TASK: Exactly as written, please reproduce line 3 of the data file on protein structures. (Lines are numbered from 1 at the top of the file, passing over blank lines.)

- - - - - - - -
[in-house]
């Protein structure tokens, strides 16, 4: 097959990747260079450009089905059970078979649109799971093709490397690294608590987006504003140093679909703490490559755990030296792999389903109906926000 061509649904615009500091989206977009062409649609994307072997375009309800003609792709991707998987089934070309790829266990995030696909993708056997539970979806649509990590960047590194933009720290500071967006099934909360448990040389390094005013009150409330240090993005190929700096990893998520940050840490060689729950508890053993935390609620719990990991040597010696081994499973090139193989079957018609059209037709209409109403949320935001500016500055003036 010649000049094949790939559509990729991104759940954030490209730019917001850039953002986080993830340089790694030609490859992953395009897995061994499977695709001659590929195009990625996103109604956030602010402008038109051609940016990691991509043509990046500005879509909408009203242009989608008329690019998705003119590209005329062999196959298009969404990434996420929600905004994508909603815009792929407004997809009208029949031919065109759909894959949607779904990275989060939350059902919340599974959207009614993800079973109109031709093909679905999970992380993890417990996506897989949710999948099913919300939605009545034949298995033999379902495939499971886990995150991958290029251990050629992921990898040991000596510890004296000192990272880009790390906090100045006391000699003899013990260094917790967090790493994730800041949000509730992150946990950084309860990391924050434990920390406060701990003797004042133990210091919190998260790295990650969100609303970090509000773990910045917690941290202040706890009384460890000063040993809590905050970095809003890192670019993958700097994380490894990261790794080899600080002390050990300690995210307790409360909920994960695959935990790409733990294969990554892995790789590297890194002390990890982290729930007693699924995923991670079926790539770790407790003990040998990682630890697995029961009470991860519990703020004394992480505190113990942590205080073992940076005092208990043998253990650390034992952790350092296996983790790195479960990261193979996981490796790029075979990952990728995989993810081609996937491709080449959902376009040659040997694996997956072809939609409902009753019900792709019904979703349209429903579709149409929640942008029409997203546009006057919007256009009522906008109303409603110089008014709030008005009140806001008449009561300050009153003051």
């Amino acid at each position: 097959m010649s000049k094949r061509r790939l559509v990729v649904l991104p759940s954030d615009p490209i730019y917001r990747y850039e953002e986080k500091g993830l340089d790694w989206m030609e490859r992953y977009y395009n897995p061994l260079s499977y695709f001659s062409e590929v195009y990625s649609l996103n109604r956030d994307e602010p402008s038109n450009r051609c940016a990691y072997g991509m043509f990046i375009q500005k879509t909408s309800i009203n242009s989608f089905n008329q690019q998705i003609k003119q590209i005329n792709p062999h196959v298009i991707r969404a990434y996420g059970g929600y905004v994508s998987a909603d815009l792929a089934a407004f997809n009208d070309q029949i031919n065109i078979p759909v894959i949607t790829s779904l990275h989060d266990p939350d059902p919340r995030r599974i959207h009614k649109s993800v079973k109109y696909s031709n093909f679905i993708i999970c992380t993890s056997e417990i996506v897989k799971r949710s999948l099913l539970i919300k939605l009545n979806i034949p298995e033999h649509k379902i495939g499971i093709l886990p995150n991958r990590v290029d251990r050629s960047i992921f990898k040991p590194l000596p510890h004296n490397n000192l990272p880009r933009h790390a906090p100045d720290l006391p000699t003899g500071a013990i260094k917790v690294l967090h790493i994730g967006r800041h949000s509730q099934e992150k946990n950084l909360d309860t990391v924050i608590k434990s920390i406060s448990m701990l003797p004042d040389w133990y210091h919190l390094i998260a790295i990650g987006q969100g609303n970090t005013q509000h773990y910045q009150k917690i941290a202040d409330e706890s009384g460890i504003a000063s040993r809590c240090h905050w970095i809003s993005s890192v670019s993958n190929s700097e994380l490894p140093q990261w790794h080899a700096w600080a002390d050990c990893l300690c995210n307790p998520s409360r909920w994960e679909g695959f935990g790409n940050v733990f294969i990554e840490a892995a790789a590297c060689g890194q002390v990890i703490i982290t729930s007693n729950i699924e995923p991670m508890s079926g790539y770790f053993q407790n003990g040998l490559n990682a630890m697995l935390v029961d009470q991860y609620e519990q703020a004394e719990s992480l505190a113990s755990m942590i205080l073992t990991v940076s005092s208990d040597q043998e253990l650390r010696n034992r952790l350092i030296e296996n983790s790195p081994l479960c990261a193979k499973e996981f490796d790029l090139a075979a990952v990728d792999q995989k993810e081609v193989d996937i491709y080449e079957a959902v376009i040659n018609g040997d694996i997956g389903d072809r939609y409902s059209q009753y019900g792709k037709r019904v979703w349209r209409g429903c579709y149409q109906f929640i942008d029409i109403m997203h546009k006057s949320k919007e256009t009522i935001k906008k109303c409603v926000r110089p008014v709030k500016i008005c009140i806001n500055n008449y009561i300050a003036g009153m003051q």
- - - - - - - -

């Amino acid at each position: 097959m010649s000049k094949r061509r790939l559509v990729v649904l991104p759940s954030d615009p490209i730019y917001r990747y850039e953002e986080k500091g993830l340089d790694w989206m030609e490859r992953y977009y395009n897995p061994l260079s499977y695709f001659s062409e590929v195009y990625s649609l996103n109604r956030d994307e602010p402008s038109n450009r051609c940016a990691y072997g991509m043509f990046i375009q500005k879509t909408s309800i009203n242009s989608f089905n008329q690019q998705i003609k003119q590209i005329n792709p062999h196959v298009i991707r969404a990434y996420g059970g929600y905004v994508s998987a909603d815009l792929a089934a407004f997809n009208d070309q029949i031919n065109i078979p759909v894959i949607t790829s779904l990275h989060d266990p939350d059902p919340r995030r599974i959207h009614k649109s993800v079973k109109y696909s031709n093909f679905i993708i999970c992380t993890s056997e417990i996506v897989k799971r949710s999948l099913l539970i919300k939605l009545n979806i034949p298995e033999h649509k379902i495939g499971i093709l886990p995150n991958r990590v290029d251990r050629s960047i992921f990898k040991p590194l000596p510890h004296n490397n000192l990272p880009r933009h790390a906090p100045d720290l006391p000699t003899g500071a013990i260094k917790v690294l967090h790493i994730g967006r800041h949000s509730q099934e992150k946990n950084l909360d309860t990391v924050i608590k434990s920390i406060s448990m701990l003797p004042d040389w133990y210091h919190l390094i998260a790295i990650g987006q969100g609303n970090t005013q509000h773990y910045q009150k917690i941290a202040d409330e706890s009384g460890i504003a000063s040993r809590c240090h905050w970095i809003s993005s890192v670019s993958n190929s700097e994380l490894p140093q990261w790794h080899a700096w600080a002390d050990c990893l300690c995210n307790p998520s409360r909920w994960e679909g695959f935990g790409n940050v733990f294969i990554e840490a892995a790789a590297c060689g890194q002390v990890i703490i982290t729930s007693n729950i699924e995923p991670m508890s079926g790539y770790f053993q407790n003990g040998l490559n990682a630890m697995l935390v029961d009470q991860y609620e519990q703020a004394e719990s992480l505190a113990s755990m942590i205080l073992t990991v940076s005092s208990d040597q043998e253990l650390r010696n034992r952790l350092i030296e296996n983790s790195p081994l479960c990261a193979k499973e996981f490796d790029l090139a075979a990952v990728d792999q995989k993810e081609v193989d996937i491709y080449e079957a959902v376009i040659n018609g040997d694996i997956g389903d072809r939609y409902s059209q009753y019900g792709k037709r019904v979703w349209r209409g429903c579709y149409q109906f929640i942008d029409i109403m997203h546009k006057s949320k919007e256009t009522i935001k906008k109303c409603v926000r110089p008014v709030k500016i008005c009140i806001n500055n008449y009561i300050a003036g009153m003051q």